His Truth Will Set You Free

Listen to what Jesus says; “Then you will know the truth, and the truth will set you free.” (John 8:32)

I Confess

2 Comments

What’s religious confession all about? I’m remotely familiar with Catholic confession – I grew up on the fringe of the Catholic Church. And this morning I spent ten minutes researching via Google. I should be an expert by now. By what I read on a CatholicsComeHome website, confession looks like a pretty cool thing.

You ask for forgiveness of your sins and express your regret. I’m not sure if this is the way it is today, but years ago Catholic confession also included accepting a small penalty, like reciting certain prayers.

There’s something about confession that I like. It’s a safe and confidential way to unload burdens. I think it can be emotionally healthy to confess our mistakes. It’s a good exercise in humility. Whether you confess mistakes to a priest or a friend, it can be a good thing to do.

So why do I feel uncomfortable with it?

I see a dark side to such things as Catholic confession. Asking forgiveness and paying a token penalty seems harmless. BUT, I think it dishonors Jesus, it disrespects Jesus, and maybe it disgraces Jesus. I see such forms of confession as completely ignoring the love and sacrifice of Jesus.

Look, we are already forgiven. God forgave us when His Son died on the cross. To ask for forgiveness is to ignore the fact that we’re already forgiven! Also, Jesus already paid the penalty for all sins. Taking on penalties of our own ignores His sacrifice!

I see confession as a distraction from Jesus. Its focus is on the church and on the person who’s confessing. It insulates people from the love and grace of God.

As I said in the beginning, I think confession is good and everyone who loves Jesus should confess their sins, but not to a priest. We should go directly to Jesus and God. Jesus said as much in teaching us the Lord’s Prayer. But when we go to him with such prayers, maybe instead of asking for forgiveness, we should tell Him how grateful we are. And we should remember the penalty He paid for our sins. And the gratitude that swells within us will feed our love for Jesus. And as our love for Jesus grows, so do we grow.

I think this should be the nature and outcome of confession. It’s all about gratitude, love, and Jesus. What do you think?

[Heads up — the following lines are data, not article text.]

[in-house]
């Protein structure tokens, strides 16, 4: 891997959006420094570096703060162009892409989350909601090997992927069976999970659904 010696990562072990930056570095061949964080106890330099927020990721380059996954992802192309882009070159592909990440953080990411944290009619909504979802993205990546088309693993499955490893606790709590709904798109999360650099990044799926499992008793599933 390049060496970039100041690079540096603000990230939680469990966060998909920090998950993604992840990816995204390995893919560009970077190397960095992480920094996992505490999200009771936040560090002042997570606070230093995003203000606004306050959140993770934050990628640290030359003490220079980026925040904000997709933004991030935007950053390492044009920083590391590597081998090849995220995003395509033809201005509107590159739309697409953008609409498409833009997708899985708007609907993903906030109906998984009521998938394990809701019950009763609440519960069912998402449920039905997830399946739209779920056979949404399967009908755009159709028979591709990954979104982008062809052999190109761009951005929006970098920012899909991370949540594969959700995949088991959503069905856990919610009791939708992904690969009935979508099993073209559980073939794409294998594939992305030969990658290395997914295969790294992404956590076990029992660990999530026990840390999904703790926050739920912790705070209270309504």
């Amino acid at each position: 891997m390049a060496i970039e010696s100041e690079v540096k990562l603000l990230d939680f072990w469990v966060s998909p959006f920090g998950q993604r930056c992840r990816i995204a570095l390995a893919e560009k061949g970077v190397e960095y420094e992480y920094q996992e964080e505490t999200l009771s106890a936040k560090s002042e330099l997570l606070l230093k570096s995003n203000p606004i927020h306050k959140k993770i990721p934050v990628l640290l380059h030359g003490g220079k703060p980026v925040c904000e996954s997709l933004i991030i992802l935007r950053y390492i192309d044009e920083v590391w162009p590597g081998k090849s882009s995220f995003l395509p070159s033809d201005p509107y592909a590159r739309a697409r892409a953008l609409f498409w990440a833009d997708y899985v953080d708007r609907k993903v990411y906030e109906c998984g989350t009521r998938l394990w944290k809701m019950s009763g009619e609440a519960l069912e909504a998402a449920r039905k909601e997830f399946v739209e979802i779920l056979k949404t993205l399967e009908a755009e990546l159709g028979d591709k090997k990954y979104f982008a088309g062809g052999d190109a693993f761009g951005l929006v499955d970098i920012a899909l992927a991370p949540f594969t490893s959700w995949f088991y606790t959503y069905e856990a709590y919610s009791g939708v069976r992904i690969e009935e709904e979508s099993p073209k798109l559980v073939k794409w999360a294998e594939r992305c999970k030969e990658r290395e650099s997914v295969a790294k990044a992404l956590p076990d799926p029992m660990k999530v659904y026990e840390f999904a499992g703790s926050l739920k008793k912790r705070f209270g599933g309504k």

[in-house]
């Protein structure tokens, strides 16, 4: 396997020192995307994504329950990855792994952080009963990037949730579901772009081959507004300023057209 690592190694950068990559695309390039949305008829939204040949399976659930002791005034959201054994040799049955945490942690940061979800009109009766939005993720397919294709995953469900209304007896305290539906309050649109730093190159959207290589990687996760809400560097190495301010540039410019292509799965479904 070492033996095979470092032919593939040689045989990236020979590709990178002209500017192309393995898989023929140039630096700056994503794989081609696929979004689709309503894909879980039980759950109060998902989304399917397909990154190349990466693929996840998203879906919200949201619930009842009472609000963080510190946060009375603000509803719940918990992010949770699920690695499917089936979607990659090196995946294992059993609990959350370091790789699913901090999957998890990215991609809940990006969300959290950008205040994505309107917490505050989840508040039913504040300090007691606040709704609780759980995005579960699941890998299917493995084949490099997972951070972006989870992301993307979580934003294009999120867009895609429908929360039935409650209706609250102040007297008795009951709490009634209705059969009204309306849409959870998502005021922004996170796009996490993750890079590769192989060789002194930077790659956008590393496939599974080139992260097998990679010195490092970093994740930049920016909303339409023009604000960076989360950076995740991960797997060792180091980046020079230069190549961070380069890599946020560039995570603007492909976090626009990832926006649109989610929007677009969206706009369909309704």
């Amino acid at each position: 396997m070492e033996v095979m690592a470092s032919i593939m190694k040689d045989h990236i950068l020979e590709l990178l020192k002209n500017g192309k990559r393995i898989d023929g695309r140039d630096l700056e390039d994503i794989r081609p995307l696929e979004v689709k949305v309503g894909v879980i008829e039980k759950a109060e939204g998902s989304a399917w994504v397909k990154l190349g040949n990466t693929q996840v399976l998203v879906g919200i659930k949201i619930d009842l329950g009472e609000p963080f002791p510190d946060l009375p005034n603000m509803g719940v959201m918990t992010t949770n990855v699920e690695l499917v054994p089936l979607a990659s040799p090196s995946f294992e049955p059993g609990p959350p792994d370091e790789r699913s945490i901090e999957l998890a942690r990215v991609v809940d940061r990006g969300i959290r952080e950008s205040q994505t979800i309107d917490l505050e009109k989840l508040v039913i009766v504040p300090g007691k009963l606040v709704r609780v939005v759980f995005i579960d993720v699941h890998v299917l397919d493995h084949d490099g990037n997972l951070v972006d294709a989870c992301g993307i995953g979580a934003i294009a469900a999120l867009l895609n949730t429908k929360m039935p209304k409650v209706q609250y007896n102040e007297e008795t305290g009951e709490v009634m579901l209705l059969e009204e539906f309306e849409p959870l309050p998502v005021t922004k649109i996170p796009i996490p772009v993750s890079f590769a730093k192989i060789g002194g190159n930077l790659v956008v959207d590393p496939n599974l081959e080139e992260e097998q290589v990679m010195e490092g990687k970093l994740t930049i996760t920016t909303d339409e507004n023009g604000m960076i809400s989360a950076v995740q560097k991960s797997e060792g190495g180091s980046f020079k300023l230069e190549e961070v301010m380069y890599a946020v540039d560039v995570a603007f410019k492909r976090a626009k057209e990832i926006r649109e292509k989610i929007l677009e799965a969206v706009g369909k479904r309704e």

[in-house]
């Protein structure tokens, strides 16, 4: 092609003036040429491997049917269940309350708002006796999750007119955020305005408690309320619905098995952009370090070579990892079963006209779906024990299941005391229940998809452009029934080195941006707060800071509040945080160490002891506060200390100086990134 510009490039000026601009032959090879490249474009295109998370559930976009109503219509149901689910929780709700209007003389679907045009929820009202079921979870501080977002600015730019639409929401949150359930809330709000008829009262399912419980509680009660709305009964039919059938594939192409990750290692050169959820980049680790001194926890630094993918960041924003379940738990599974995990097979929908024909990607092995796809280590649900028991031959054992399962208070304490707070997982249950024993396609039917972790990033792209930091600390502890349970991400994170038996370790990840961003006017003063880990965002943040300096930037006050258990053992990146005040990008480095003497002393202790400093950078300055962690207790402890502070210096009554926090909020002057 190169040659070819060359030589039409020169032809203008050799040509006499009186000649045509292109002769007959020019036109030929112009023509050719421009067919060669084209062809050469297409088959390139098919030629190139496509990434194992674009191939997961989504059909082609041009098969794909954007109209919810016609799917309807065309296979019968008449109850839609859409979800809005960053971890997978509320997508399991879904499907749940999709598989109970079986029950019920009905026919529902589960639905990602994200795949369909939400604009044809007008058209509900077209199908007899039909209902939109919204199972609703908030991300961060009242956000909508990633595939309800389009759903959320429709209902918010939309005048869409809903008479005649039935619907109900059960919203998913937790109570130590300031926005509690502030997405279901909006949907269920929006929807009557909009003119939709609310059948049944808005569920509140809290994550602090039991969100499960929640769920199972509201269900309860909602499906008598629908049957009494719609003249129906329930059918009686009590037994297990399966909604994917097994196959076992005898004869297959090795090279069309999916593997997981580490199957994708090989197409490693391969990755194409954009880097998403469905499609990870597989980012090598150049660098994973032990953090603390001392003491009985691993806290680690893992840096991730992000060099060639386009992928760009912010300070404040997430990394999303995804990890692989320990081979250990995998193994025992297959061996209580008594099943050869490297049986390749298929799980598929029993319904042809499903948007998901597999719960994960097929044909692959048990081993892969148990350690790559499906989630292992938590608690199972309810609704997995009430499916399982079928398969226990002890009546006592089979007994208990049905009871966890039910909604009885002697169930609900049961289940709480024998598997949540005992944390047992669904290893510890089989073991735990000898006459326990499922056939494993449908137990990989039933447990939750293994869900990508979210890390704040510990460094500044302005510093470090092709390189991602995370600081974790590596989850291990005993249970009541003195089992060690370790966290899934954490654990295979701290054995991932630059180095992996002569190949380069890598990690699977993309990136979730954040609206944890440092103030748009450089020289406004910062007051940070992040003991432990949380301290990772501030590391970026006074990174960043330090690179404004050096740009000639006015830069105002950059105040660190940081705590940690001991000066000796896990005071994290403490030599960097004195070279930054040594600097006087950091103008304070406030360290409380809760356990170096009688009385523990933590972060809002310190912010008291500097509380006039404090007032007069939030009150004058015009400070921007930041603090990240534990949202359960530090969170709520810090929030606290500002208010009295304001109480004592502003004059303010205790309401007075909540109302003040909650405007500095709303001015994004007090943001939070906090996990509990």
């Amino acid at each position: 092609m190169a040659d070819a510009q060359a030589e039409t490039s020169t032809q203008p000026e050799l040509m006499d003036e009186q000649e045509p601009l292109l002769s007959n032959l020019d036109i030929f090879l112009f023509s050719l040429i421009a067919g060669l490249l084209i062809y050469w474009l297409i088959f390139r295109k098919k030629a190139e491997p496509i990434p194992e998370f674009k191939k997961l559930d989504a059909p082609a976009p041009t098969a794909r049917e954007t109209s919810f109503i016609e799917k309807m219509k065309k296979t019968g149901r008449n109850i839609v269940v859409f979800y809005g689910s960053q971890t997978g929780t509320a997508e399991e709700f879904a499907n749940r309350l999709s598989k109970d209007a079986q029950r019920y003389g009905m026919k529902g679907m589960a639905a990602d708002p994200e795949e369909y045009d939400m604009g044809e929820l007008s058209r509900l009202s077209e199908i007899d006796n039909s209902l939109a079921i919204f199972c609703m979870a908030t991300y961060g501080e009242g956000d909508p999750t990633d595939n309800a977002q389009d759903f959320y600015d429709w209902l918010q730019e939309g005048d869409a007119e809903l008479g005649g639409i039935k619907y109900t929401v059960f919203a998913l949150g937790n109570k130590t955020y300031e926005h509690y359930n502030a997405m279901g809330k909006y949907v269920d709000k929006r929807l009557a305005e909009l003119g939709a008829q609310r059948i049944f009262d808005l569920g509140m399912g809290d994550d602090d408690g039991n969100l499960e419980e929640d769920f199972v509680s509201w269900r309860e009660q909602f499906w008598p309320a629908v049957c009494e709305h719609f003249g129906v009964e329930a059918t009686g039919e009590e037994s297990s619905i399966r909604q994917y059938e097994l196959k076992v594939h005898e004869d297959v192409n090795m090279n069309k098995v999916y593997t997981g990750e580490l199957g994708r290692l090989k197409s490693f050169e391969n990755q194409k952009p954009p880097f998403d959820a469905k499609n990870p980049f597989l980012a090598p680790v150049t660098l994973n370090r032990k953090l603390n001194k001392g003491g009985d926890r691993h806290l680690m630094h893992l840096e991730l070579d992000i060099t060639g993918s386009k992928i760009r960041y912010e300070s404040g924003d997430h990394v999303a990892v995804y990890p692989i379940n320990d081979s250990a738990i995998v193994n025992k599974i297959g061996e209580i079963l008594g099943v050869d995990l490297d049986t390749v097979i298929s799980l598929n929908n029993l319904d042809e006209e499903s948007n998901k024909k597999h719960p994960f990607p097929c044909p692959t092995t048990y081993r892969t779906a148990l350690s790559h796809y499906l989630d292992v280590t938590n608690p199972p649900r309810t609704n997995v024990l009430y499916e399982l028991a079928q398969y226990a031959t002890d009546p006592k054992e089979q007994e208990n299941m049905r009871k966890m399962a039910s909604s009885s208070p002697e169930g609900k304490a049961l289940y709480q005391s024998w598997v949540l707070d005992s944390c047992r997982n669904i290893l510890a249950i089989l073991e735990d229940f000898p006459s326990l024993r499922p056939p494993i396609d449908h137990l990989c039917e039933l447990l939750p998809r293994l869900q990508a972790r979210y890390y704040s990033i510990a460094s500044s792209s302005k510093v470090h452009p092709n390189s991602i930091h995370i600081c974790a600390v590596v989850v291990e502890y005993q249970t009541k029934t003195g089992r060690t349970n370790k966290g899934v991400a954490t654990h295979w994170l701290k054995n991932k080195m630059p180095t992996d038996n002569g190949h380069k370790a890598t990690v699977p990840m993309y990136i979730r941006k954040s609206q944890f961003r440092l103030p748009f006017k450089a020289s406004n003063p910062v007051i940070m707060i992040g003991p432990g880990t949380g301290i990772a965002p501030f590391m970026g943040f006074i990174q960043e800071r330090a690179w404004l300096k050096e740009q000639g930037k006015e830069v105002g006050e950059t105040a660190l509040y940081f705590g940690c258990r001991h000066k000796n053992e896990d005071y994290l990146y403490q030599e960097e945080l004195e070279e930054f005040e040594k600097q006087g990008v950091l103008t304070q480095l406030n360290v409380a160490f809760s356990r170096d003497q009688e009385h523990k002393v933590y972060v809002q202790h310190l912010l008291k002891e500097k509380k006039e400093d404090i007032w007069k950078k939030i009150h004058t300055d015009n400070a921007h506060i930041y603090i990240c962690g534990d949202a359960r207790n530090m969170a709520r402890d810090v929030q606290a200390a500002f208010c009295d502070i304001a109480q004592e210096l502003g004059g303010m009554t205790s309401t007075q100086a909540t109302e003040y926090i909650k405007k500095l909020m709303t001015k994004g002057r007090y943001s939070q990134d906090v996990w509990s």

Author: CJ Penn

First, my writing isn't about me. Don’t want the attention, don’t want to feed my ravenous ego (yep, I’m just a typical pride-plagued human). But I love writing - it gets me out of bed when it's way too dark, just so I can do some writing before heading off to work. I write because I’m passionate about God, Jesus, His Spirit, and His truth. And, I feel the Holy Spirit gets shortchanged in the world we call Christianity. The truth is sometimes lacking too.

2 thoughts on “I Confess

  1. I’m with you. Confession is a good thing, but the only intercessor to God the Father is through His Son, Jesus. He has made it possible for us to go directly to the Father with our sins and ask for forgiveness. Sins have been forgiven, yes, but we daily sin and need to bring those sins to God. When we die, we can be sure that our souls are free from sin and we will enjoy eternity with God. Jesus has paid the penalty for sin with His precious blood. Nothing more needs to be done.

    Liked by 1 person

  2. I agree with you. To many of us Christians run around worrying that we might commit a sin, die before we confess it and lose our salvation. Or we run to a confessional thinking we need to confess our sins to a priest, yet we are not to look to any human being in regards to forgiveness. Jesus has already released us from our sinful nature and he has forgiven us of all our sins. There is nothing wrong with telling God that we are sorry when we mess up and thanking him that we are forgiven and holy in his sight because of Christ. But as you said, there is no need any longer to seek forgiveness when we already have it.

    Liked by 1 person

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